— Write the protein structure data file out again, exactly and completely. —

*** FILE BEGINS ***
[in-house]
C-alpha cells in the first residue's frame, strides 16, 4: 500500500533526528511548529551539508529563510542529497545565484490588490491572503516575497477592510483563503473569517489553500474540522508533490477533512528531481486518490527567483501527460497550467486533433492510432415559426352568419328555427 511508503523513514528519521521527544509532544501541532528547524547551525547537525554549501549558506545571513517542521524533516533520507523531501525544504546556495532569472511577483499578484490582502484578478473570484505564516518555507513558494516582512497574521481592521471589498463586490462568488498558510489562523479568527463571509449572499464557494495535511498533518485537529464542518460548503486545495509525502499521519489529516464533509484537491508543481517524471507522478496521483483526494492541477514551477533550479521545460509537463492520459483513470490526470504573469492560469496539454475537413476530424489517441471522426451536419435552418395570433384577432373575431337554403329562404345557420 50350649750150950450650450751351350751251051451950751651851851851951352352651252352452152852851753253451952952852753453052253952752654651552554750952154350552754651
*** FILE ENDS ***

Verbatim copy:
[in-house]
C-alpha cells in the first residue's frame, strides 16, 4: 500500500533526528511548529551539508529563510542529497545565484490588490491572503516575497477592510483563503473569517489553500474540522508533490477533512528531481486518490527567483501527460497550467486533433492510432415559426352568419328555427 511508503523513514528519521521527544509532544501541532528547524547551525547537525554549501549558506545571513517542521524533516533520507523531501525544504546556495532569472511577483499578484490582502484578478473570484505564516518555507513558494516582512497574521481592521471589498463586490462568488498558510489562523479568527463571509449572499464557494495535511498533518485537529464542518460548503486545495509525502499521519489529516464533509484537491508543481517524471507522478496521483483526494492541477514551477533550479521545460509537463492520459483513470490526470504573469492560469496539454475537413476530424489517441471522426451536419435552418395570433384577432373575431337554403329562404345557420 50350649750150950450650450751351350751251051451950751651851851851951352352651252352452152852851753253451952952852753453052253952752654651552554750952154350552754651